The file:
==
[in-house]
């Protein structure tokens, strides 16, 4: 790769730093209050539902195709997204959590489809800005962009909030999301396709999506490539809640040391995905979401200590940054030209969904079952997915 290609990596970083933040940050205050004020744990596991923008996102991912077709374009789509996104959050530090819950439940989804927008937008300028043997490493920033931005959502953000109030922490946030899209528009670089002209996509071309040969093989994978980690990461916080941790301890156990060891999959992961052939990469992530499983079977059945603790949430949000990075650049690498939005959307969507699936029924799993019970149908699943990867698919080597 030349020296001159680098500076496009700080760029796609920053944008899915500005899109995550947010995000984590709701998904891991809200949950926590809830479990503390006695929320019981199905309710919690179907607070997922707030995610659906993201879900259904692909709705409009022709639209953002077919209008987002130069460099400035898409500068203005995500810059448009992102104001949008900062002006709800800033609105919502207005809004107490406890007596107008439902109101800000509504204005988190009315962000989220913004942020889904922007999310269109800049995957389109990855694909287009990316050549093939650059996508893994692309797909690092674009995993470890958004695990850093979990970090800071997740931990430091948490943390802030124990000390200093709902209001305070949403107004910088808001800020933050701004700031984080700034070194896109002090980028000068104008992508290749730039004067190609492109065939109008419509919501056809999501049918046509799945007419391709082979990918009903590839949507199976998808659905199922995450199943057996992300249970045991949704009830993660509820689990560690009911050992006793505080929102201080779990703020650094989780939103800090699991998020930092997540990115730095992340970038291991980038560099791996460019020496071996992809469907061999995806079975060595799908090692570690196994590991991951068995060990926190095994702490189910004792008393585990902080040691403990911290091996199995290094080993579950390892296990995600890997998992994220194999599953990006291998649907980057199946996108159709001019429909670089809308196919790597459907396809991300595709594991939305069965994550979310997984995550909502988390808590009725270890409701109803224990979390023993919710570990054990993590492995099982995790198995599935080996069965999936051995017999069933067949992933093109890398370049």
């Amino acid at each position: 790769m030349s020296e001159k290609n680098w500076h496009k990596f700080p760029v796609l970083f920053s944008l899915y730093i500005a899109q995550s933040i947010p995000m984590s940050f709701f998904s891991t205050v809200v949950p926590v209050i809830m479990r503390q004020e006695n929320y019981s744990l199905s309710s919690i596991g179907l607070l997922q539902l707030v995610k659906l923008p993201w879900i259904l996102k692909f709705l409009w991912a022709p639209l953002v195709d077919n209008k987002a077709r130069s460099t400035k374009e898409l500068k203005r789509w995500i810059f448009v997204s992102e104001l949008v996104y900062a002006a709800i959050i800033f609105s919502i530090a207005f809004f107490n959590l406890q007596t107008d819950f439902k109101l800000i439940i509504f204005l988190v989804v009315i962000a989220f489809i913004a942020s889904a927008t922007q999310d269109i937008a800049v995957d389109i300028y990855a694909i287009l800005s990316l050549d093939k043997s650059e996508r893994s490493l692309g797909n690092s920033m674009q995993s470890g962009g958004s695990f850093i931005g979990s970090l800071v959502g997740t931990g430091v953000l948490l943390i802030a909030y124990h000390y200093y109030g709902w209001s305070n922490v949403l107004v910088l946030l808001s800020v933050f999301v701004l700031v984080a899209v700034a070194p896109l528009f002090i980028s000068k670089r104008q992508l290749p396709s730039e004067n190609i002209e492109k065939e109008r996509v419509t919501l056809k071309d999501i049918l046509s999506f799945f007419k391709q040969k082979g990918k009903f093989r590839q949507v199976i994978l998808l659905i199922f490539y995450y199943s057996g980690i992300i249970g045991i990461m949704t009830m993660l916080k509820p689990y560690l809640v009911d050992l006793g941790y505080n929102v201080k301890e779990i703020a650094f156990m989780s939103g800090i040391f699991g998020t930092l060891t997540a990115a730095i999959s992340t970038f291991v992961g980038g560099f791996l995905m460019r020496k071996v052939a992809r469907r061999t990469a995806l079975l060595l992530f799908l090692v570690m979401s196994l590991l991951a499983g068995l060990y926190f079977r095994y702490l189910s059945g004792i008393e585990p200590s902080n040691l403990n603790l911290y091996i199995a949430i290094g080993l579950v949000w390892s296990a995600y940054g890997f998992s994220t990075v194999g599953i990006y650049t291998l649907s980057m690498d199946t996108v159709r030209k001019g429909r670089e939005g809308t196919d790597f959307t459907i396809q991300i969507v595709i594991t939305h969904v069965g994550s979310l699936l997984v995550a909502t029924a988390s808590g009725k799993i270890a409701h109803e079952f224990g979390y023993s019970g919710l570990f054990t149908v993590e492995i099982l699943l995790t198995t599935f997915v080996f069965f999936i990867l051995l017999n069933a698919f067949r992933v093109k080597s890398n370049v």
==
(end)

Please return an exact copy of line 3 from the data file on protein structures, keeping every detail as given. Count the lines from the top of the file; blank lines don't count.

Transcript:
């Amino acid at each position: 790769m030349s020296e001159k290609n680098w500076h496009k990596f700080p760029v796609l970083f920053s944008l899915y730093i500005a899109q995550s933040i947010p995000m984590s940050f709701f998904s891991t205050v809200v949950p926590v209050i809830m479990r503390q004020e006695n929320y019981s744990l199905s309710s919690i596991g179907l607070l997922q539902l707030v995610k659906l923008p993201w879900i259904l996102k692909f709705l409009w991912a022709p639209l953002v195709d077919n209008k987002a077709r130069s460099t400035k374009e898409l500068k203005r789509w995500i810059f448009v997204s992102e104001l949008v996104y900062a002006a709800i959050i800033f609105s919502i530090a207005f809004f107490n959590l406890q007596t107008d819950f439902k109101l800000i439940i509504f204005l988190v989804v009315i962000a989220f489809i913004a942020s889904a927008t922007q999310d269109i937008a800049v995957d389109i300028y990855a694909i287009l800005s990316l050549d093939k043997s650059e996508r893994s490493l692309g797909n690092s920033m674009q995993s470890g962009g958004s695990f850093i931005g979990s970090l800071v959502g997740t931990g430091v953000l948490l943390i802030a909030y124990h000390y200093y109030g709902w209001s305070n922490v949403l107004v910088l946030l808001s800020v933050f999301v701004l700031v984080a899209v700034a070194p896109l528009f002090i980028s000068k670089r104008q992508l290749p396709s730039e004067n190609i002209e492109k065939e109008r996509v419509t919501l056809k071309d999501i049918l046509s999506f799945f007419k391709q040969k082979g990918k009903f093989r590839q949507v199976i994978l998808l659905i199922f490539y995450y199943s057996g980690i992300i249970g045991i990461m949704t009830m993660l916080k509820p689990y560690l809640v009911d050992l006793g941790y505080n929102v201080k301890e779990i703020a650094f156990m989780s939103g800090i040391f699991g998020t930092l060891t997540a990115a730095i999959s992340t970038f291991v992961g980038g560099f791996l995905m460019r020496k071996v052939a992809r469907r061999t990469a995806l079975l060595l992530f799908l090692v570690m979401s196994l590991l991951a499983g068995l060990y926190f079977r095994y702490l189910s059945g004792i008393e585990p200590s902080n040691l403990n603790l911290y091996i199995a949430i290094g080993l579950v949000w390892s296990a995600y940054g890997f998992s994220t990075v194999g599953i990006y650049t291998l649907s980057m690498d199946t996108v159709r030209k001019g429909r670089e939005g809308t196919d790597f959307t459907i396809q991300i969507v595709i594991t939305h969904v069965g994550s979310l699936l997984v995550a909502t029924a988390s808590g009725k799993i270890a409701h109803e079952f224990g979390y023993s019970g919710l570990f054990t149908v993590e492995i099982l699943l995790t198995t599935f997915v080996f069965f999936i990867l051995l017999n069933a698919f067949r992933v093109k080597s890398n370049v």